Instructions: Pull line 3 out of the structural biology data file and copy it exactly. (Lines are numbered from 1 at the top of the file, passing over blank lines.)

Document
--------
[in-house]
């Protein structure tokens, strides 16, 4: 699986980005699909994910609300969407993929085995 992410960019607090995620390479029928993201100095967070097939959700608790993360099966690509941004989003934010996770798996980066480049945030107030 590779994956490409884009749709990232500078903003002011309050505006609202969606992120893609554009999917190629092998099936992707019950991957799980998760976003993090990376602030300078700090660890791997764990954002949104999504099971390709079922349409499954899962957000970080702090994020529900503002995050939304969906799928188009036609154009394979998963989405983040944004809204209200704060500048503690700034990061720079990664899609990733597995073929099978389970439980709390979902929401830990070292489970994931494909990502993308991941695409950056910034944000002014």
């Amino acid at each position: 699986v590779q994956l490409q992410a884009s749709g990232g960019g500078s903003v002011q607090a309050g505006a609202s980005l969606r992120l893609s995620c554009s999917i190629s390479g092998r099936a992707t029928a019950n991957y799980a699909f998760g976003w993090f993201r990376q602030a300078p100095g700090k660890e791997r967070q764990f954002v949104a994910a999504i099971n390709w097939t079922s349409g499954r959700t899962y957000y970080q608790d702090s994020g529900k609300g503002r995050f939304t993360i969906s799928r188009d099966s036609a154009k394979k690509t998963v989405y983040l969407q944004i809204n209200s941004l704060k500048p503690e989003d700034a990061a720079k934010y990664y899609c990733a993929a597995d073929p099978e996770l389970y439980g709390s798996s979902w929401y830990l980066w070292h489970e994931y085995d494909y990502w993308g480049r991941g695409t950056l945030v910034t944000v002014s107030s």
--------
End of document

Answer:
């Amino acid at each position: 699986v590779q994956l490409q992410a884009s749709g990232g960019g500078s903003v002011q607090a309050g505006a609202s980005l969606r992120l893609s995620c554009s999917i190629s390479g092998r099936a992707t029928a019950n991957y799980a699909f998760g976003w993090f993201r990376q602030a300078p100095g700090k660890e791997r967070q764990f954002v949104a994910a999504i099971n390709w097939t079922s349409g499954r959700t899962y957000y970080q608790d702090s994020g529900k609300g503002r995050f939304t993360i969906s799928r188009d099966s036609a154009k394979k690509t998963v989405y983040l969407q944004i809204n209200s941004l704060k500048p503690e989003d700034a990061a720079k934010y990664y899609c990733a993929a597995d073929p099978e996770l389970y439980g709390s798996s979902w929401y830990l980066w070292h489970e994931y085995d494909y990502w993308g480049r991941g695409t950056l945030v910034t944000v002014s107030s």